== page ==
Groups had statistically equivalent BDI-II scores at baseline, both when examining all participants (t(36) = 0.50, ns) and participants with post-program data, (t(23) = 0.16, ns; Table 1). A one-way analysis of covariance (ANCOVA) with group as the independent variable conducted on post-program BDI-II scores while controlling for baseline BDI-II scores revealed a highly significant effect for group, with MBCT + TAU (M = 10.60, SD = 8.12) exhibiting lower BDI-II scores post-program than controls (M = 25.46, SD = 14.91; F(1,22) = 22.51, p < 0.001, η
= 0.505, 90% CI (0.23, 0.65); Fig. 3). BDI-II scores from week 6 were used for four participants who discontinued before post-testing. This effect remained highly significant after excluding these participants F(1,18) = 29.14, p < 0.001, η
= 0.618, 90% CI (0.33, 0.74).
Groups had statistically equivalent baseline HAM-D-28 scores, both when examining all participants t(35) = 0.47, ns (Table 1) and when examining only participants with post-program data (t(23) = 0.71, ns). ANCOVA conducted on post-program HAM-D-28 scores while controlling for baseline scores revealed a significant effect for group, with MBCT + TAU (M = 12.63, SD = 8.76) exhibiting lower HAM-D-28 scores post-program than wait-list + TAU (M = 20.44, SD = 6.35), F(1,22) = 4.77, p < 0.05, η
= 0.178, 90% CI (0.005, 0.39; Fig. 3).
Groups were equivalent at baseline in reaction time (RT; t(38) = 0.36, ns) and error rates (t(38) = 1.00, ns) when including all participants and when including only participants with post-program data (maximal t(25) 1.38, ns). An ANCOVA with group as the independent variable conducted on post-program RT while controlling for baseline RT revealed a significant effect for group, with the MBCT + TAU group (M = 44 ms, SD = 77 ms) exhibiting an increased CRS effect compared to the control group (M = −41 ms, SD = 109 ms; F(1,24) = 6.13, p = 0.02, η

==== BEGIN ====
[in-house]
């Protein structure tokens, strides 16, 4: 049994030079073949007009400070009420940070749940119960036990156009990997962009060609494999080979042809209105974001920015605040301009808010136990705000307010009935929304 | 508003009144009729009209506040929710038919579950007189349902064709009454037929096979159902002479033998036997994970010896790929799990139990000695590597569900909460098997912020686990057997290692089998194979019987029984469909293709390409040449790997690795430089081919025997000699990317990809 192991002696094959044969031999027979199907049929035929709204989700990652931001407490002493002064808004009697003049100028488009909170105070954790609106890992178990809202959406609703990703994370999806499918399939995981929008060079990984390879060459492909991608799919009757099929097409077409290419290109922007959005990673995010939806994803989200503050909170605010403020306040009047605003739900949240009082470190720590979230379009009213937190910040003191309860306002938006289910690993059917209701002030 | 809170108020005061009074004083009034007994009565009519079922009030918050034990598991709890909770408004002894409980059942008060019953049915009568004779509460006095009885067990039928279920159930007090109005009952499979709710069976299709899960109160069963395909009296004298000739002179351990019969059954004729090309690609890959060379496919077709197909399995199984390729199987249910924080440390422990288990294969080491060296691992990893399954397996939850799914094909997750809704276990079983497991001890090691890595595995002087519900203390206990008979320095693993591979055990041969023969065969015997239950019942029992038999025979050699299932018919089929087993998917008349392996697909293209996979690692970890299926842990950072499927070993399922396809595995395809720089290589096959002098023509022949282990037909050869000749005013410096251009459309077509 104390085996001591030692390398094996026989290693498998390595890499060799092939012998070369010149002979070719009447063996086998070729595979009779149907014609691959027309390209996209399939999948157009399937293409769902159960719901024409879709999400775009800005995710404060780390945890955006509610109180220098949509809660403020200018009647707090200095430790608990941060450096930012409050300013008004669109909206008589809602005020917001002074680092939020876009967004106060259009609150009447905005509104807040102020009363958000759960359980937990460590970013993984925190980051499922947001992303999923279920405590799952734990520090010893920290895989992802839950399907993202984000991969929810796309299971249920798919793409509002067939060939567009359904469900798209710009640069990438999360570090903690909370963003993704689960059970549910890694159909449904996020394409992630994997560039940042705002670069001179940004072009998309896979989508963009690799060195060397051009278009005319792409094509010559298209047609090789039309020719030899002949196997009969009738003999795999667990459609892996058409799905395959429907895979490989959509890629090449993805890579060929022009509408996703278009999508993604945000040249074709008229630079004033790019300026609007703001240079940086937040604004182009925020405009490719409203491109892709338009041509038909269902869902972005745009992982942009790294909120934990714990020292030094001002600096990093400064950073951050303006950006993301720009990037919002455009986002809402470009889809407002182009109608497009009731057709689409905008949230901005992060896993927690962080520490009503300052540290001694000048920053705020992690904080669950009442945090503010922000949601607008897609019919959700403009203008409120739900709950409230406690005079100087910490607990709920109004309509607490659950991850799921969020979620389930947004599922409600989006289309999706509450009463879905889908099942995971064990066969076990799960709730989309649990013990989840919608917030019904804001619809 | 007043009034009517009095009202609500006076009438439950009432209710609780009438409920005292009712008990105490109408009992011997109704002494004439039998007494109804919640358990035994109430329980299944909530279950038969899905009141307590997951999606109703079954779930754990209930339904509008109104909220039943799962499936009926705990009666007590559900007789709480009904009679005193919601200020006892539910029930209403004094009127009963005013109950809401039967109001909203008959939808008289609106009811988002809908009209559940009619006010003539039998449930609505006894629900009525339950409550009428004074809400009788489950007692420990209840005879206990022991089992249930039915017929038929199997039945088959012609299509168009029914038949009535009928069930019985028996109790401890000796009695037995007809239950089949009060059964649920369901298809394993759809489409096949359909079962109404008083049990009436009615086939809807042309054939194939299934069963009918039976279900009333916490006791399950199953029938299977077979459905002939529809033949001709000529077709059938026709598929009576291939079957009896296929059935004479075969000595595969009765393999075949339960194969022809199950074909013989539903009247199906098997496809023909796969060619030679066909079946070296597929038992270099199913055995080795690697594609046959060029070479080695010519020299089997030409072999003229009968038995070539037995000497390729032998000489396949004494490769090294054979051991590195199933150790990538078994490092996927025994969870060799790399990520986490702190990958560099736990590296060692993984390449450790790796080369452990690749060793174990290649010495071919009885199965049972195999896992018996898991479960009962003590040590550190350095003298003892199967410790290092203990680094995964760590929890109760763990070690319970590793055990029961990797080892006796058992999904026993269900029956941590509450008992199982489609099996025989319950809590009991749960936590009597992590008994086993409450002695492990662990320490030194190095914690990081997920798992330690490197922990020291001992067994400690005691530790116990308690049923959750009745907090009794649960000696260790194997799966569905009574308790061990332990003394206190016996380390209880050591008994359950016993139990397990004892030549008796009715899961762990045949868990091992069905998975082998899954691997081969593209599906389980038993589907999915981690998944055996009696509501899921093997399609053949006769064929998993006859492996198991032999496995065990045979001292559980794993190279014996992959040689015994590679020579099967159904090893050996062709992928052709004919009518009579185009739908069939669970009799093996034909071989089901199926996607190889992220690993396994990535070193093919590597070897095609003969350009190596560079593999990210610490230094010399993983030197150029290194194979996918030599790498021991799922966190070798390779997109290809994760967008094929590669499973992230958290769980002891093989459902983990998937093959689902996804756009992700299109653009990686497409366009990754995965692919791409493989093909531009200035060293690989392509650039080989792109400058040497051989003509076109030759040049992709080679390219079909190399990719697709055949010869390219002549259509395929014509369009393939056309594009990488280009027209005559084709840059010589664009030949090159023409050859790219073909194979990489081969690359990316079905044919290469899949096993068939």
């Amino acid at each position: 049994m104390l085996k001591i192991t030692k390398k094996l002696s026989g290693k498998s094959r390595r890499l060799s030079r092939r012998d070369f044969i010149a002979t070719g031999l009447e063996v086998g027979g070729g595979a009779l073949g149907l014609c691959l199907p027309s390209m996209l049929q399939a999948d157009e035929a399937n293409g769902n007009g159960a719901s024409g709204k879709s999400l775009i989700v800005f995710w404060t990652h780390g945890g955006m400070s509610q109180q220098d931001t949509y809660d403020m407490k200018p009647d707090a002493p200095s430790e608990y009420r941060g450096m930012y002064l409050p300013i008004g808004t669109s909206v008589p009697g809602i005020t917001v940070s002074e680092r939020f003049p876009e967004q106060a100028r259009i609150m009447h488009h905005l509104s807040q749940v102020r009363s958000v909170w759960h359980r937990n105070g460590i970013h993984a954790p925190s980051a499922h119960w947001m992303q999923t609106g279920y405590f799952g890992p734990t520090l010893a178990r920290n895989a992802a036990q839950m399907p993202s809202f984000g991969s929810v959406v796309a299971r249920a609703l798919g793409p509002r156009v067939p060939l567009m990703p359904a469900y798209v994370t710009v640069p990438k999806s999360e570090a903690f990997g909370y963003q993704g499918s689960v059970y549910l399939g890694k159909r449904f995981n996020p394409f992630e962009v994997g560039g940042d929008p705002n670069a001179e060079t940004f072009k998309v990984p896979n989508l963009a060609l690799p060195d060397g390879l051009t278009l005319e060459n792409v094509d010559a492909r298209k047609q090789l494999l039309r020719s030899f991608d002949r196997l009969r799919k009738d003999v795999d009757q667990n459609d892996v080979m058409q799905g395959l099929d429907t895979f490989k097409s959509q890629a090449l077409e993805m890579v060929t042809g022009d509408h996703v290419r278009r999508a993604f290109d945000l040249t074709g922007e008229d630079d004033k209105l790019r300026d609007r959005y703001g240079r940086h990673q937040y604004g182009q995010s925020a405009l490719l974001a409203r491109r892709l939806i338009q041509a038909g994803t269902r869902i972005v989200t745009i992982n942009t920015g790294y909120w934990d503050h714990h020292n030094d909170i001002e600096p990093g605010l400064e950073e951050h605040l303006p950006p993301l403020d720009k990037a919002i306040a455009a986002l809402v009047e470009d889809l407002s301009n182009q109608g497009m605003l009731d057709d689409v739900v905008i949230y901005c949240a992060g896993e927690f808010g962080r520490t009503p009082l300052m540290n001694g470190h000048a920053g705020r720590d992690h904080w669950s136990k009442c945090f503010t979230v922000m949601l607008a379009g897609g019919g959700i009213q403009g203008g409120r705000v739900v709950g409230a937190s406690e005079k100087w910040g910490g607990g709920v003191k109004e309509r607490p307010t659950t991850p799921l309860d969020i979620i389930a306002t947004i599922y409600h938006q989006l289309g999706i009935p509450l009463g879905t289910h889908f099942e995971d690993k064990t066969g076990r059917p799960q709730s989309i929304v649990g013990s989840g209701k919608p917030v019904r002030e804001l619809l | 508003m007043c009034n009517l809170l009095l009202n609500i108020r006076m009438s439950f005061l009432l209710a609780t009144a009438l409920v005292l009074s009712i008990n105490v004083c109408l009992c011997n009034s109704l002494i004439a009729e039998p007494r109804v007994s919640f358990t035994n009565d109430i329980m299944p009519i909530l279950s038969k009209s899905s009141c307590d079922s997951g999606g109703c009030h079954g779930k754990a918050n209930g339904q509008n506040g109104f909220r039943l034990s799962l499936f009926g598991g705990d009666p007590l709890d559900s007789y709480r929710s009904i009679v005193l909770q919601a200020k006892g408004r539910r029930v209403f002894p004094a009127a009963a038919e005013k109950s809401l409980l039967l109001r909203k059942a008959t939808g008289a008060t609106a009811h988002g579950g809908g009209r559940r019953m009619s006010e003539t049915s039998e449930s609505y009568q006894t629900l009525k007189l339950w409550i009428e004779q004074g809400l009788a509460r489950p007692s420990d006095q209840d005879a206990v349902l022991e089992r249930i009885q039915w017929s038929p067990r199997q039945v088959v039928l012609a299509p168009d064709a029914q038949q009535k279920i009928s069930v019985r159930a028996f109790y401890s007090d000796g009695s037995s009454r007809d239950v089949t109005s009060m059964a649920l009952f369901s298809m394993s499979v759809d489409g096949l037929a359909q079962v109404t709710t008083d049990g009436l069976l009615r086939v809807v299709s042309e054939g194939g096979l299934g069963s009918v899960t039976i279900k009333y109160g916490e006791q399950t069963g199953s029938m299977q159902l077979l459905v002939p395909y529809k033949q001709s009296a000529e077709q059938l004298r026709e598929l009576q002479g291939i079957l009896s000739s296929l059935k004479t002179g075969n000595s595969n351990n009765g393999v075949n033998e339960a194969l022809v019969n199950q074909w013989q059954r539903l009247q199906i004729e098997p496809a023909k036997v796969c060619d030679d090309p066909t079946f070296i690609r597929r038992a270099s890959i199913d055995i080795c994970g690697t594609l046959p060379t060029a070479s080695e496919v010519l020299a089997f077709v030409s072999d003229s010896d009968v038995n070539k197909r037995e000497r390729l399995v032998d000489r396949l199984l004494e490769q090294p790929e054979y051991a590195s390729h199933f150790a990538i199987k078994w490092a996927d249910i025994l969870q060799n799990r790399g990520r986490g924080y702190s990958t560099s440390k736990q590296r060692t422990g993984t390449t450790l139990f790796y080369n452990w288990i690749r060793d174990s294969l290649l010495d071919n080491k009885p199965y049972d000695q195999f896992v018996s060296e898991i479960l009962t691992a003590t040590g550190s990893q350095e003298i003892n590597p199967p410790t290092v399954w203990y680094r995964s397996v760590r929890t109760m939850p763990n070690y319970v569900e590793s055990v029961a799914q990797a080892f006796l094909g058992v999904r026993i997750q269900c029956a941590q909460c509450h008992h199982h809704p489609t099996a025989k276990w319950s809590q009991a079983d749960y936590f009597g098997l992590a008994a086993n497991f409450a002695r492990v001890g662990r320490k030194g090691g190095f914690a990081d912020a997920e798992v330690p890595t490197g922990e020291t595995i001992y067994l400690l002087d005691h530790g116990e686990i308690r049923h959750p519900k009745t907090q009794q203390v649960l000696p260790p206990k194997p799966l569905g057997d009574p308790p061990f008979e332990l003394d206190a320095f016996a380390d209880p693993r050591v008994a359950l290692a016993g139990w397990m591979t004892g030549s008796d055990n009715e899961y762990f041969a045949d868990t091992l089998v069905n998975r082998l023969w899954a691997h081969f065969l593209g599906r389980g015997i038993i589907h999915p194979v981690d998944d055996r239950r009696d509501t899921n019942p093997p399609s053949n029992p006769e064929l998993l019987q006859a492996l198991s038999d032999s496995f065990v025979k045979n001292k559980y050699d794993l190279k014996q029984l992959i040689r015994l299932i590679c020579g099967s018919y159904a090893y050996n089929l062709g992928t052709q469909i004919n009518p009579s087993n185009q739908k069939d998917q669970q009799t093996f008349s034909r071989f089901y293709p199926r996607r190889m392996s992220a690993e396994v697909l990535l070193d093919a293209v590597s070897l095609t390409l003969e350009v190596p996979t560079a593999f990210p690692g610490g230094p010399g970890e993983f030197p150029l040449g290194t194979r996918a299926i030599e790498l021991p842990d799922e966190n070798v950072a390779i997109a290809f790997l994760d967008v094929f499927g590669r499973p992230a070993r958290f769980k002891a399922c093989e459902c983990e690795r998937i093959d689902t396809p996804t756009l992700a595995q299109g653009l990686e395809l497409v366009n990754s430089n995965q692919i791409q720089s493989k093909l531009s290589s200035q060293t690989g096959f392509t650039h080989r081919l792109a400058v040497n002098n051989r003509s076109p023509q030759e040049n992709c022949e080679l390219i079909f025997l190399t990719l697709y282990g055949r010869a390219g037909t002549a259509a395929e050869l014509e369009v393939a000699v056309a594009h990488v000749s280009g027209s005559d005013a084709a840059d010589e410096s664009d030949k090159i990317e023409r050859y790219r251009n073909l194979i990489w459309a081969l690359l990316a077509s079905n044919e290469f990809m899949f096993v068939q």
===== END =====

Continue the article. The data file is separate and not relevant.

= 0.20, 90% CI (0.02, 0.40); Fig. 4). A similar ANCOVA conducted on post-program error rates while controlling for baseline error rates did not reach significance (F(1,24) = 1.57, ns).
The relationship between CRS and depressive symptoms
Multiple regression was used to predict change in BDI-II based on change in CRS error rates and RT. A significant regression model was found (F(1,19) = 6.91, p = 0.02) with change in error rates associated with change in depressive symptoms. The multiple correlation coefficient was 0.52, indicating that overall improvement in irrelevant mental-set suppression explained 26.7% of the variance in BDI-II scores (β = 0.52, p = 0.02; R
2 = 0.267). A similar regression was calculated with group as an additional factor. A significant model was found (F(2,18) = 19.20, p < 0.001), with a multiple correlation coefficient of 0.82 (R
2 = 0.64). Group (β = 0.68, p < 0.001) was a significant factor and error rates just attained significance (β = 0.30, p = 0.05).